Twitter created “secret” blacklists to limit the visibility of “unsolicited tweets” and some right-wing accounts, alleged freelance journalist Barry Weiss, citing an investigation based on internal company documents.
Weiss, a former New York Times opinion writer who now runs The Free Press, said Friday that the social media platform’s previous administration limited access to some accounts with what it called a “trending blacklist” and a “search blacklist” as well as a “don’t inflate” label.
Twitter, which billionaire Elon Musk bought in October, has publicly admitted to restricting access to certain accounts – making them visible to followers while limiting their visibility in conversations and search results – although it has been criticized for not informing the users involved. or to be transparent about its decisions.
In a Twitter thread, Weiss said the blacklisted figures include Jay Bhattacharya, a Stanford professor who has opposed COVID-19 lockdowns, Charlie Kirk, a conservative activist, and “Libs of TikTok,” an account that reposts content posted by liberals. on another site. And make fun of him. and LGBTQ.
Vice, which cited a number of anonymous Twitter employees to support its claims, included screenshots showing the interface Twitter uses to blacklist certain accounts, including flags indicating their restricted status.
“We control the vision a little bit.” Weiss quoted an anonymous engineer on Twitter as saying, “And normal people don’t know everything we do. »
The most politically sensitive decisions, Weiss said, were made by a team known as Site Safety Policy and Policy Escalation Support, which included Vijaya Gaddy, then-head of legal, policy, trust and security, and Will Roth, who was global head of trust and security.
Al Jazeera has reached out to Jad and Roth on Twitter and Linkedin for comment.
Kayvon Beykpour, Twitter’s former chief product officer, dismissed Weiss’ characterization of the platform’s policies, saying the company has never denied rating accounts, but has dismissed claims of “mock bans” — or making certain posts undetectable to anyone but the person who posted them.
“You characterize any de-amplification as a shadow ban, which is either a lazy interpretation or willfully misleading,” Bikpour said on Twitter.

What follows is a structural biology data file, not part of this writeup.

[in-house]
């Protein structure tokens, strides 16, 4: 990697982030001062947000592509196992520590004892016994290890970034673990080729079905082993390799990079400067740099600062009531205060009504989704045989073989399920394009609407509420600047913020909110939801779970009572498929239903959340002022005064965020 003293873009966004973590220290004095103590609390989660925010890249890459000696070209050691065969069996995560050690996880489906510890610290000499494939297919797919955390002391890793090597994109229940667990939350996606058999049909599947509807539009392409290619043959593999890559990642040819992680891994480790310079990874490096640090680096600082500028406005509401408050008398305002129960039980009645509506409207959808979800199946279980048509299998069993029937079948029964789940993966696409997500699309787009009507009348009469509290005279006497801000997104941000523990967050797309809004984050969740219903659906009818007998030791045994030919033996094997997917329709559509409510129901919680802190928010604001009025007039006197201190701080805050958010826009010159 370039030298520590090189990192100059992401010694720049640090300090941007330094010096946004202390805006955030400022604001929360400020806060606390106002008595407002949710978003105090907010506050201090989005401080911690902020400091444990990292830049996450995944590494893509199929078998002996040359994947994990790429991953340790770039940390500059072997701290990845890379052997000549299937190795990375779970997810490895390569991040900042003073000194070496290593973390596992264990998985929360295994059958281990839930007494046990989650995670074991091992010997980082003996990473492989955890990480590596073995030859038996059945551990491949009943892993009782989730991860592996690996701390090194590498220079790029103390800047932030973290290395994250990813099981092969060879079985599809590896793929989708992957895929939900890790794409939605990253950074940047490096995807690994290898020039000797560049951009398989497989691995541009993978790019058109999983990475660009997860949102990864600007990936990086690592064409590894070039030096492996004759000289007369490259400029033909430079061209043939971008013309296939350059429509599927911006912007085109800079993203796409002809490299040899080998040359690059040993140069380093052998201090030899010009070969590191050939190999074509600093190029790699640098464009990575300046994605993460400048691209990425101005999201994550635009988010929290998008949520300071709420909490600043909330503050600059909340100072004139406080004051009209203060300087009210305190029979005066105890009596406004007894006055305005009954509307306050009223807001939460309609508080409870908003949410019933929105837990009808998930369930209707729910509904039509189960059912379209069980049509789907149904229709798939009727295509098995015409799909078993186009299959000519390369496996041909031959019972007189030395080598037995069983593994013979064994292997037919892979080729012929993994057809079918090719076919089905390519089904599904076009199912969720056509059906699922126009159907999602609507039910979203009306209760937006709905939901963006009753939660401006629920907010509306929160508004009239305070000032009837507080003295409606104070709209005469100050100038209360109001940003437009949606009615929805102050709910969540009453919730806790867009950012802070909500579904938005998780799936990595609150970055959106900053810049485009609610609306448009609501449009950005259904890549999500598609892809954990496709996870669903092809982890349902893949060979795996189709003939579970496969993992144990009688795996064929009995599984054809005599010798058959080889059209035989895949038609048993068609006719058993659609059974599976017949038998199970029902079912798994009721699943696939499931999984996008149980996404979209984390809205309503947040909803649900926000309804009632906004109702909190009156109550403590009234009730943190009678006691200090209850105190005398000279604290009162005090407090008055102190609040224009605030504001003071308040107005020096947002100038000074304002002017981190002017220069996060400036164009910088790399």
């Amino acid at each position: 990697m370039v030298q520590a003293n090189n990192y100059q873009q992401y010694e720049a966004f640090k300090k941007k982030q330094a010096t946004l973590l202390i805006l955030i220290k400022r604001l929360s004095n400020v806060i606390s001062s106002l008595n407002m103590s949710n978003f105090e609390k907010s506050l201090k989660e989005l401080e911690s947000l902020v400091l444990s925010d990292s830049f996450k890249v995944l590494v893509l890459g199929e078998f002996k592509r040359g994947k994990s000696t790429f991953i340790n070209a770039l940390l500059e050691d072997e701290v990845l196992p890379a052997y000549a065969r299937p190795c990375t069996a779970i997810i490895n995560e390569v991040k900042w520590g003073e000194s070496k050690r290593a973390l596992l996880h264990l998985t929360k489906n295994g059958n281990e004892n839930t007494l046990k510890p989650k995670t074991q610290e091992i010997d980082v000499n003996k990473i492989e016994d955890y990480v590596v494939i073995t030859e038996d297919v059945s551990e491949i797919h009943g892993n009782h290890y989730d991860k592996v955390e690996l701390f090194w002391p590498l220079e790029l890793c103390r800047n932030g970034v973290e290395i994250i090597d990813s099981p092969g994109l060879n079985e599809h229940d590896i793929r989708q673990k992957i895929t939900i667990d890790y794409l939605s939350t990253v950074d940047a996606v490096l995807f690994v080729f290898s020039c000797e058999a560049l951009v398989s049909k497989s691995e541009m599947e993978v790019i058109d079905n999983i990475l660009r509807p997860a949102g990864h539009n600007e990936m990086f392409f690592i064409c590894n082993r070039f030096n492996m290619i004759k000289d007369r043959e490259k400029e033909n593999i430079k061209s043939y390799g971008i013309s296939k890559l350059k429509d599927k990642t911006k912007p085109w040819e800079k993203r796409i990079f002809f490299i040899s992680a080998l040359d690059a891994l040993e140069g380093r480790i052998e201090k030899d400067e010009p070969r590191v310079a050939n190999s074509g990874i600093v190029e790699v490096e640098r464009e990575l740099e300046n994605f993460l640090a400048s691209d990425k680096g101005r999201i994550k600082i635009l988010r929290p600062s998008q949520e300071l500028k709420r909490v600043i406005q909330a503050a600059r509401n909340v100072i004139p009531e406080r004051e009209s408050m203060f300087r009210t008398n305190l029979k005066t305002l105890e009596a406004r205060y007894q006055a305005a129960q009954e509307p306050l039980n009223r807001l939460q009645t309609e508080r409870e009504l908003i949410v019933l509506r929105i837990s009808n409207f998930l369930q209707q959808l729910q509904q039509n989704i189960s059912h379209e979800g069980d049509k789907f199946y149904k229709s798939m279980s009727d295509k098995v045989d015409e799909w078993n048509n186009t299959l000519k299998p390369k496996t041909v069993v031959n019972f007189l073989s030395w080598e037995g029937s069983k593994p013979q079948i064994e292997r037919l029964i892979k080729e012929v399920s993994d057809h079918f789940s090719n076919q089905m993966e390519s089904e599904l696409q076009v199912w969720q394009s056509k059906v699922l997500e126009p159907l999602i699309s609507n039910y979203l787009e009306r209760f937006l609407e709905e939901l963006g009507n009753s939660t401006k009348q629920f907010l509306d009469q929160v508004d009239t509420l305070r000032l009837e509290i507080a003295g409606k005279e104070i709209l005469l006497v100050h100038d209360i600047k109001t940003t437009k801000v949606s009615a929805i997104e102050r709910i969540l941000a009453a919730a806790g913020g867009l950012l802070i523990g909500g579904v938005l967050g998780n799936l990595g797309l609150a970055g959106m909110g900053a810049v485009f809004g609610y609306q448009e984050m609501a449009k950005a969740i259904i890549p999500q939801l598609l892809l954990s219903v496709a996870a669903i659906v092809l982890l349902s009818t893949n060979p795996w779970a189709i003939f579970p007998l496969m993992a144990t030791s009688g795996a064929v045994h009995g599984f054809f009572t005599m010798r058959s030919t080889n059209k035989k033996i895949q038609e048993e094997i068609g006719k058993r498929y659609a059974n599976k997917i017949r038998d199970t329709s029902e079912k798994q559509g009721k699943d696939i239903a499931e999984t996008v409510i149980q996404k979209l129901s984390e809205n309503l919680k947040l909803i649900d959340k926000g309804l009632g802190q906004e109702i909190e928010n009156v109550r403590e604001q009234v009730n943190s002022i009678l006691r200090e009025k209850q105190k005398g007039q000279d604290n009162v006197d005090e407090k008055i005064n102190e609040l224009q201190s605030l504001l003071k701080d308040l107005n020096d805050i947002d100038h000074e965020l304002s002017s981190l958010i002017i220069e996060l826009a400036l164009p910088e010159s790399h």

Weiss’ release of the material comes after Twitter’s new owner, Musk, shared internal company documents with Weiss and fellow freelance journalist Matt Taibbi.
Musk, a self-proclaimed autocrat of free speech who has accused Twitter’s former management of siding with liberal views, viewed the release of the files as an attempt to increase transparency about the platform’s impact on political discourse.
Critics accused Musk of waging a campaign of harassment against former Twitter employees, undermining the safety and security of the platform, and fomenting a wave of bigotry and hate on the online platform.
On Friday, Musk wrote on Twitter that the platform was working on an update to “display the real status of your account, so it’s clear if you’ve been banned, why, and how to appeal.”
Weiss’ claims on Friday were met with a polarized reaction, with conservatives seizing his reporting as evidence of Twitter’s liberal bias and many on the left accusing him of amplifying the non-story and PR of Musk, the world’s richest man.
Some Twitter users also pointed out that Musk said last month that hateful and negative tweets would be exposed under his command, describing the platform’s new policy as “freedom of speech, not liberty.”
Last Friday, Tibi, a former Rolling Stone journalist who now writes for Substack, posted internal communications on Twitter from October 2020 detailing how executives made the decision to restrict the circulation of a New York Post article. Biden, son of US President Joe Biden.
The communications showed senior Twitter officials discussing how to handle the article, which was ultimately banned from sharing under the platform’s policy against pirated content.
Twitter’s decision to censor the article, which sparked heated debate about the role of social media in democracy, came after former US intelligence officials said the laptop story bore hallmarks of Russian disinformation — though no evidence of Russian involvement was presented.